Could you first introduce yourself for the reader?
Hi! I’m Thomas Page, a contemporary dance artist based in Oxford and London, and the Artistic Director of Thomas Page Dances. With my company, I work with a choreographic practice rooted in socio-political ideas in movement.
What happens at Thomas Page Dances?
At Thomas Page Dances we work on a project by project basis exploring socio-political ideas/issues through the medium of contemporary dance.
Each project brings together a collaboration of contemporary artists that are passionate about the topic in question. In our three years of being a company, we have worked with over 200 artists to create a range of projects, working with dancers, actors, composers, lighting designers, costume designers and researchers.
What do you offer to young people?
In 2018, we launched two programmes for young dancers in Oxfordshire: a technical training programme and a youth company (TPD Young Artists).
The technical training programme is an opportunity for young dance artists to develop their technical skills in the world of contemporary dance by learning from industry professionals and each other to grow as the next generation of dance artists. Throughout the term, the students have the opportunity to take part in guest workshops with leading contemporary dance artists such as Richard Chappell and James Pett, providing them with a well-rounded and rich education in contemporary dance.
TPD Young Artists focus on the creative and company side of the dance world. Together they collaborate, create and perform new works to be presented throughout the year at various performance venues. The company is made up of dancers aged 10-18 working as one group, which is quite unusual for youth companies. This term they are in full control of their first work. They are making all the decisions from the topic and movement material to the music, costume and set design!
Tell us more about “Aphotic” by the TPD Young Artists.
Aphotic is the first work that the youth company made. Imagining we have lights in our hearts that switch on when positive things happen and off when negative, the work explores these moments and shows the power of support. We help each other through the moments where lights turn off and celebrating together when lights turn on.
The work premiered as a curtain-raiser for Luke Brown Dance Company in 2018 and is still one of the company’s favourite pieces, so we are always looking for new opportunities to perform the work again.
“A Moment” is touring in 2020. What inspired this production?
A Moment began when playwright Bren Gosling asked me to create a choreographic response to his new play, Moment of Grace. The play follows the lives of three people during the 1980s in the lead up to the iconic moment Princess Diana opened Britain’s first AIDS Unit. This responds to the themes of the play - touch, intimacy and fear - and so we created A Moment.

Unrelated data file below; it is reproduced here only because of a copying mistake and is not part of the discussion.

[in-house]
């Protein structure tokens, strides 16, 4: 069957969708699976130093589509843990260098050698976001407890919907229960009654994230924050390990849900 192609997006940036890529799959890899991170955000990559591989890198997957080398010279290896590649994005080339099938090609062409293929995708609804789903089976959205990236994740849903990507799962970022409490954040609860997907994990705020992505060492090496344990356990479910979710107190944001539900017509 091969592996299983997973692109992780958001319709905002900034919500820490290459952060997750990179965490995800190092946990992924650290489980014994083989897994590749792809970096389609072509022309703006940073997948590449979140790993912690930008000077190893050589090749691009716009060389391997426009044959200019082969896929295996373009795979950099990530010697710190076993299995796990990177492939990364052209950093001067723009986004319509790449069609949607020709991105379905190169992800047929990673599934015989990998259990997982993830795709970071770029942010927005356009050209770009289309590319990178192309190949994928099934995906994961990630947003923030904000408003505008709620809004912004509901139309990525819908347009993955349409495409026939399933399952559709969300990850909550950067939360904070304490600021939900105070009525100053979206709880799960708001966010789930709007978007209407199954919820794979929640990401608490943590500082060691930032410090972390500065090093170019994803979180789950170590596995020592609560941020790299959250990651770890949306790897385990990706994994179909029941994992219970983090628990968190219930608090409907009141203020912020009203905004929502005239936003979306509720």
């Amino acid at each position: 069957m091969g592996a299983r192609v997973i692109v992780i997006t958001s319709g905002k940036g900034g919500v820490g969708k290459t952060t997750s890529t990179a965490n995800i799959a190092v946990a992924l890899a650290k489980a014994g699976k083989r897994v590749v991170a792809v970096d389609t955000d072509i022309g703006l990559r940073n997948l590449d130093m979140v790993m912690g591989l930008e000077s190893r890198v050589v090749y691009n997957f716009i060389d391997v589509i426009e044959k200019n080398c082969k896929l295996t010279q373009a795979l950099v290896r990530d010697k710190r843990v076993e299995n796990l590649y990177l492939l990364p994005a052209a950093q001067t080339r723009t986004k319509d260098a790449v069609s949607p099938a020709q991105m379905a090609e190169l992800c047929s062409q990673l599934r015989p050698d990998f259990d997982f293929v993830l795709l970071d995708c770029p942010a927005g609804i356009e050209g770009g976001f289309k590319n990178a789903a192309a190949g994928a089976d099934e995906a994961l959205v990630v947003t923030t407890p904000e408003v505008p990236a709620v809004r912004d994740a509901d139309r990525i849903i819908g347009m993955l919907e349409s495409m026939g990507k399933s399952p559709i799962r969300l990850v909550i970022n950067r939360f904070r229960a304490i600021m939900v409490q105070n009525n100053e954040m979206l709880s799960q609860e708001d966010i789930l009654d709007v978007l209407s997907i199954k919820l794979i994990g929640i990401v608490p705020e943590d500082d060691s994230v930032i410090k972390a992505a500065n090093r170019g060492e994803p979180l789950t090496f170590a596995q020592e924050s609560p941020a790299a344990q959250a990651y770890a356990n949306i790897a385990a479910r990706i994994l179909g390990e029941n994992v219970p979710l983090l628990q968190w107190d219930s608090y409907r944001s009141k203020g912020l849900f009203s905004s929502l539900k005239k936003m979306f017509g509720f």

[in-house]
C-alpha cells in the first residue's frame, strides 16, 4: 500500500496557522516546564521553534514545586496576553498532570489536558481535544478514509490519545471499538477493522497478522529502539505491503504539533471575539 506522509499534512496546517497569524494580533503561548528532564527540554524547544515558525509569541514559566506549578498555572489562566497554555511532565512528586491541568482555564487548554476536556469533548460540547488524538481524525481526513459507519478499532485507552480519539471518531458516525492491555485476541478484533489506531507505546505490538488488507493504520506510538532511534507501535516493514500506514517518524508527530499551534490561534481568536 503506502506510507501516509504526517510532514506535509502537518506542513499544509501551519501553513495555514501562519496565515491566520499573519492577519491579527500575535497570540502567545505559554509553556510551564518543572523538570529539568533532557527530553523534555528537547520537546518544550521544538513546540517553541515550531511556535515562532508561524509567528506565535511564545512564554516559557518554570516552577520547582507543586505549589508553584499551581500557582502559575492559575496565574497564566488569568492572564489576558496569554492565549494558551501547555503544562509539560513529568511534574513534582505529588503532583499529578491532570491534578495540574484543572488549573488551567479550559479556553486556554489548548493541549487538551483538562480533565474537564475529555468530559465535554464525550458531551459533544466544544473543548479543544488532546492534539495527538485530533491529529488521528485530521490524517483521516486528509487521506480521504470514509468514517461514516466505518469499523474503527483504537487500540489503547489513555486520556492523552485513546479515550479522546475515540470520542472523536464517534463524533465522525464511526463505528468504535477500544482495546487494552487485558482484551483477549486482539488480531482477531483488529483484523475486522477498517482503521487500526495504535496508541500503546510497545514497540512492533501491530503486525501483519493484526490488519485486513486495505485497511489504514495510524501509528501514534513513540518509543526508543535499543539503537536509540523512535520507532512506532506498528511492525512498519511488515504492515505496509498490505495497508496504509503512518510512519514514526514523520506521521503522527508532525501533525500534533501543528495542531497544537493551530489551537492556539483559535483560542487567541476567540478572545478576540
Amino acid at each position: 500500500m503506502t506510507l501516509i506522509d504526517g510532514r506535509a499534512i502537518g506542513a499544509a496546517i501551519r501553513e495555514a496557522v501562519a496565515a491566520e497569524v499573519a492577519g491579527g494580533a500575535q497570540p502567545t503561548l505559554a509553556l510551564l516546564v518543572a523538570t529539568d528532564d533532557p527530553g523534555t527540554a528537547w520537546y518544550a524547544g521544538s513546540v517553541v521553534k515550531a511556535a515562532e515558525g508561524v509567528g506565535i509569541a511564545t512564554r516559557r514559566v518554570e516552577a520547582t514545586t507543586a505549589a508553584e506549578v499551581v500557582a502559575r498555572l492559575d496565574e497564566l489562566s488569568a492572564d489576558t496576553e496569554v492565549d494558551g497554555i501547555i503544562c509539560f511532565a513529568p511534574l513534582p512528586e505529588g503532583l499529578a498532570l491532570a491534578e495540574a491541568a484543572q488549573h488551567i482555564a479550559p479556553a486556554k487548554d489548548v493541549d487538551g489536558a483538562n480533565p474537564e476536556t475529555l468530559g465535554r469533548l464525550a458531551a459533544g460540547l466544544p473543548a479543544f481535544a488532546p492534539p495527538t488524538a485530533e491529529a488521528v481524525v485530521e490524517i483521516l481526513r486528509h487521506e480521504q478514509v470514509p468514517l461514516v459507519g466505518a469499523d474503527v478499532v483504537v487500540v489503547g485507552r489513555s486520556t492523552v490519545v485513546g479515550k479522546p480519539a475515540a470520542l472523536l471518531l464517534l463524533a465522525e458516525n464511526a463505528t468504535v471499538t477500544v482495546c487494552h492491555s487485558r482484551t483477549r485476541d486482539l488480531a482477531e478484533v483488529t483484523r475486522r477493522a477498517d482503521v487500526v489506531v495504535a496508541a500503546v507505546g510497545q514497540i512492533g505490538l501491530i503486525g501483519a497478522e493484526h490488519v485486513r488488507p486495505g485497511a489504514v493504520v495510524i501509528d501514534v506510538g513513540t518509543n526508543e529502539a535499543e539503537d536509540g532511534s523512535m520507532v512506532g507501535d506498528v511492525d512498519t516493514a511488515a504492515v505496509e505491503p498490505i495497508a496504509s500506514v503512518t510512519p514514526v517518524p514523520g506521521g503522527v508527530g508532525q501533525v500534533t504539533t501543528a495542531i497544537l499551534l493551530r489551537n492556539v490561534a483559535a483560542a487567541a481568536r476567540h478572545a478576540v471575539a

Did you face any particular challenges whilst planning and choreographing “A Moment”?
I think the biggest challenge when creating A Moment was responding to a time period that myself and my dance partner (Llewelyn Lewis) didn’t live through. With both of us being born in ’96, we could only rely on the play, independent research and stories from those who lived through the AIDS pandemic.
I remember both of us being extremely nervous for the first performance, as we were performing in front of people who had shared the stories and lost loved ones during this time. We thought “this could either go really well and we’ve hit the nail of head…or we could seriously offend many people, who paved the way for us as young queer artists.”
Luckily, we received a really positive response and those who watched felt we captured the essence of their experiences and the emotions resonating with them.”
What activities are most popular for young people and why?
It’s hard to say as every single young person is so different. In my experience, the most popular activities for young people are the ones they choose to do and the ones that give them ownership over what they are doing.
For example, the young people I work with would rather go to classes that ask, “What would you like to paint today?” and they are supported in making that happen, rather than class that says “You must paint this and this is how you have to do it.”
Have you seen any change in the industry over the last few years? Is it positive or negative?
I think in the contemporary dance world, there are always changes happening: some negative, but mainly positive. A change that I’m supporting at the moment is being led by the incredible Valerie Ebuwa, she is creating a space/platform for play, experimentation and failure.
Moving away from larger institutions, but actually asking the arts community to invest in itself to create an ecology/economy that could be sustainable. She is a truly inspiring artist and such an important voice of our generation. You should all check out her work and ideas (@Valerie_ebuwa on Instagram).
Is there anything you particularly want to promote to young people at the moment?
If I could promote anything to young people at the moment, it would be to find their voice. Whether that is an artistic voice or not, I believe it is so important that young people realise the value and importance of having their say.
The future is very much theirs and they should play a huge part in shaping it. Find like-minded people, share your ideas, your dreams and (it sounds cliché, but…) help build a better tomorrow.
Where can people find out more about the work you do?
If people want to find out more about what we do, they can head to our website (www.thomaspagedances.com) and can also find us on Instagram @ThomasPageDances or Facebook: Thomas Page Dances.”